Notably, the Act contemplates that agreements may be entered into which anticipate increases in pay and consequently broader restrictions if the $100,000 threshold is met. If an agreement becomes enforceable only at a later date due to changes in the employee’s compensation, the employer must specifically disclose to the employee at the beginning  that broader restrictions are not currently in force but may be enforceable as to the employee in the future if income reaches the $100,000 threshold, as adjusted for inflation.


The Act provides that the $100,000 threshold in the Act will be adjusted annually for inflation, so it will go up.

D.        If the Employee is Terminated Because of “Lay Off”, To Enforce the Noncompetition Covenant the Employer Must Pay the Employee “Base Salary” for the Period of Enforcement, Less Amounts Earned by the Employee Through Subsequent Employment


In the context of a layoff, enforcement of a non-competition covenant beyond the Five Exceptions will also require payment to the employee “Base Salary” for the period of enforcement, less amounts earned through new employment. This provision of the Act will have a chilling effect on employers. Many will be unlikely to want to pay a former employee such amounts to keep a noncompetition covenant in force. It will also likely be the source of confusion because “Layoff” is undefined. There will be argument over what a “layoff” means under the Act. Does a “layoff” require multiple terminations? Would a termination of one person other than for performance problems be a layoff? These issues have yet to be resolved.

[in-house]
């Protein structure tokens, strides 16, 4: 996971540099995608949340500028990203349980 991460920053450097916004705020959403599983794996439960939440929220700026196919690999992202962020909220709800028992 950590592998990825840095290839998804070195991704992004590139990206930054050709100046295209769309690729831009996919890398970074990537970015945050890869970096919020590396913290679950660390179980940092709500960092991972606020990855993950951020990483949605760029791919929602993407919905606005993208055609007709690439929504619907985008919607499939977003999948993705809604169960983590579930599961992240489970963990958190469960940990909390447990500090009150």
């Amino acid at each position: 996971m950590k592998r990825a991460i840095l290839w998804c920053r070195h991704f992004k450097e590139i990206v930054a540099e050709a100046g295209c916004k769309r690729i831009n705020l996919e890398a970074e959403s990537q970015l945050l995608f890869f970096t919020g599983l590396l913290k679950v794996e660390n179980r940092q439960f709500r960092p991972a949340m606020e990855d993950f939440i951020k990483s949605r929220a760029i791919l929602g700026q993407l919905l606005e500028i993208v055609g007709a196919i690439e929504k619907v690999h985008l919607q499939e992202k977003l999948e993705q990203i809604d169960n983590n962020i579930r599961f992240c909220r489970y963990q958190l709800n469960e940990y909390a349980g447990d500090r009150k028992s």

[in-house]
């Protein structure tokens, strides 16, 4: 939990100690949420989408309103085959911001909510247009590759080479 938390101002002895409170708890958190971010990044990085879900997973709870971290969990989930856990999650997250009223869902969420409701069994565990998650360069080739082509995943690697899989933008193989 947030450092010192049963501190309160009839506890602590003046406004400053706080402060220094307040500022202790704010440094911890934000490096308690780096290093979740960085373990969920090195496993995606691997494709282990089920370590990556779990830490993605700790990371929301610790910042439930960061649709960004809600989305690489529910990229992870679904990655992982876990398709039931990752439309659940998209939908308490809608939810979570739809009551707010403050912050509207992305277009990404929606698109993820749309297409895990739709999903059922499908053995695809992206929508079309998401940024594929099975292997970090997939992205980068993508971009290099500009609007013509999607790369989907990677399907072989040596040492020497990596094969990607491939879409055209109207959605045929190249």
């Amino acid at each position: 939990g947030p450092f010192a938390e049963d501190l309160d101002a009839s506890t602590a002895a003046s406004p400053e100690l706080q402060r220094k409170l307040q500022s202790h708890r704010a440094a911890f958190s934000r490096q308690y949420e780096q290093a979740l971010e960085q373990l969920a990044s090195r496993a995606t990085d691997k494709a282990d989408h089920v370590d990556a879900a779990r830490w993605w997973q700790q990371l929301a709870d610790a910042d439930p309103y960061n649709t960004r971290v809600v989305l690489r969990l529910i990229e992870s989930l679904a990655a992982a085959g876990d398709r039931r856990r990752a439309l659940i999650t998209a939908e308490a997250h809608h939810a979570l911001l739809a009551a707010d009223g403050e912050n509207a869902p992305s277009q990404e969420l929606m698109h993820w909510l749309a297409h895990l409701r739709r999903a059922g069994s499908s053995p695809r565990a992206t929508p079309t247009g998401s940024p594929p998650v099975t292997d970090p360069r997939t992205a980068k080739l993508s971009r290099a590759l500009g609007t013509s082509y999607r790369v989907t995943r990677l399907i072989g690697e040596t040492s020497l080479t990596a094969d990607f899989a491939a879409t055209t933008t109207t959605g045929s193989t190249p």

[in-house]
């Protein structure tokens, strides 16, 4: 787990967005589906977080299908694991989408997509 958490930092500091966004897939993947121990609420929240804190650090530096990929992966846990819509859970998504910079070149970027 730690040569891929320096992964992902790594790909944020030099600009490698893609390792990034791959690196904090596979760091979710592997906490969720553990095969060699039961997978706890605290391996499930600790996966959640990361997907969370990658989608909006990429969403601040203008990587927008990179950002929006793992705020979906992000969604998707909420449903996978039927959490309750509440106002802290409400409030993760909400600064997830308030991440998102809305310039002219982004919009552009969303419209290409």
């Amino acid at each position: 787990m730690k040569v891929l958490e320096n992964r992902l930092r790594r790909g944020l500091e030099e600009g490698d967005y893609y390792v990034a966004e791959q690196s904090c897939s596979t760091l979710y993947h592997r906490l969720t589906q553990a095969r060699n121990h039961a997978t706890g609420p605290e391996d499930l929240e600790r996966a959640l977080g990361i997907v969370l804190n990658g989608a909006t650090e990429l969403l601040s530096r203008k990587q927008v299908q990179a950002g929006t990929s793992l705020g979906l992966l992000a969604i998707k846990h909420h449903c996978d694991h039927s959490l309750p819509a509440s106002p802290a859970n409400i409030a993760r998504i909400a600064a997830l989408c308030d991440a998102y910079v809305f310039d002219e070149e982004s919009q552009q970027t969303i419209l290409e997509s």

3.         The Act Limits Further Non-Competition Restrictions For Independent Contractors


The Act also establishes when “Noncompetition Covenants” (meaning non-competition covenants other than the Five Exceptions) will be allowed as to Independent Contractors. The right to obtain geographic or industry based restrictions on competition as a condition of hiring or continued employment of an independent contractor are now limited. In order for restrictions  greater than the five exemptions to be allowed, the following requirements must be satisfied as to independent contractors:

A.        The Independent Contractor to be Restricted Must Make At Least $250,000 Per Year


No restrictions on competition in a geographic area or industry are permissible under the Act unless the contractor makes at least $250,000 annually, as determined by 1099 income. If an independent contractor does not make at least $250,000 per year, only the five exemptions are permissible. The Act provides that the $250,000 number in the Act will be adjusted annually for inflation, so it will go up.

B.        The Applicability of Additional Requirements for Employees to Independent Contractors is Uncertain.